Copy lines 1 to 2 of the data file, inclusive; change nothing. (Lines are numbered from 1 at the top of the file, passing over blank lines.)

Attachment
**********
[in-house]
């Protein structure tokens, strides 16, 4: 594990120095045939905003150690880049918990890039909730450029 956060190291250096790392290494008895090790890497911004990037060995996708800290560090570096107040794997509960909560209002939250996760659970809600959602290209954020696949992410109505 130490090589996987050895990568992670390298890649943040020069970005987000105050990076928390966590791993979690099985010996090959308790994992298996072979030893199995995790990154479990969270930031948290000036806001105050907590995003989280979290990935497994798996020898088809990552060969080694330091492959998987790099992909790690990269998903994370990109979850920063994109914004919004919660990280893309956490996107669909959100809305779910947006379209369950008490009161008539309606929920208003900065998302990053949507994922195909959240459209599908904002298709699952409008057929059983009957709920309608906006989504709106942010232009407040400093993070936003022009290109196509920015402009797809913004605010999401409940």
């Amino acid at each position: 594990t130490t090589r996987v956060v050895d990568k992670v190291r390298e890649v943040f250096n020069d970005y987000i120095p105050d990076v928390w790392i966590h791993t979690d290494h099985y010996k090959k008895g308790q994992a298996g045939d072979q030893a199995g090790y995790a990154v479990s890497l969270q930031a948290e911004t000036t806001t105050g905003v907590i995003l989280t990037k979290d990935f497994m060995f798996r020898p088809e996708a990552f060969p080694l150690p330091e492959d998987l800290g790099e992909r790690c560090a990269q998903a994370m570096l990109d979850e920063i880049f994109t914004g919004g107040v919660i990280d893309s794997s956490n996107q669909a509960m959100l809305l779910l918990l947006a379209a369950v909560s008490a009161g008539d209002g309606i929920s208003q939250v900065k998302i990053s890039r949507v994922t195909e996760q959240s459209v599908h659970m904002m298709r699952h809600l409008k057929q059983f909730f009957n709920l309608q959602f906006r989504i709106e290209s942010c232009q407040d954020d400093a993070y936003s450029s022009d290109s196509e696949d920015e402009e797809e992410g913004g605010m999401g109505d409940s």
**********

[in-house]
């Protein structure tokens, strides 16, 4: 594990120095045939905003150690880049918990890039909730450029 956060190291250096790392290494008895090790890497911004990037060995996708800290560090570096107040794997509960909560209002939250996760659970809600959602290209954020696949992410109505 130490090589996987050895990568992670390298890649943040020069970005987000105050990076928390966590791993979690099985010996090959308790994992298996072979030893199995995790990154479990969270930031948290000036806001105050907590995003989280979290990935497994798996020898088809990552060969080694330091492959998987790099992909790690990269998903994370990109979850920063994109914004919004919660990280893309956490996107669909959100809305779910947006379209369950008490009161008539309606929920208003900065998302990053949507994922195909959240459209599908904002298709699952409008057929059983009957709920309608906006989504709106942010232009407040400093993070936003022009290109196509920015402009797809913004605010999401409940």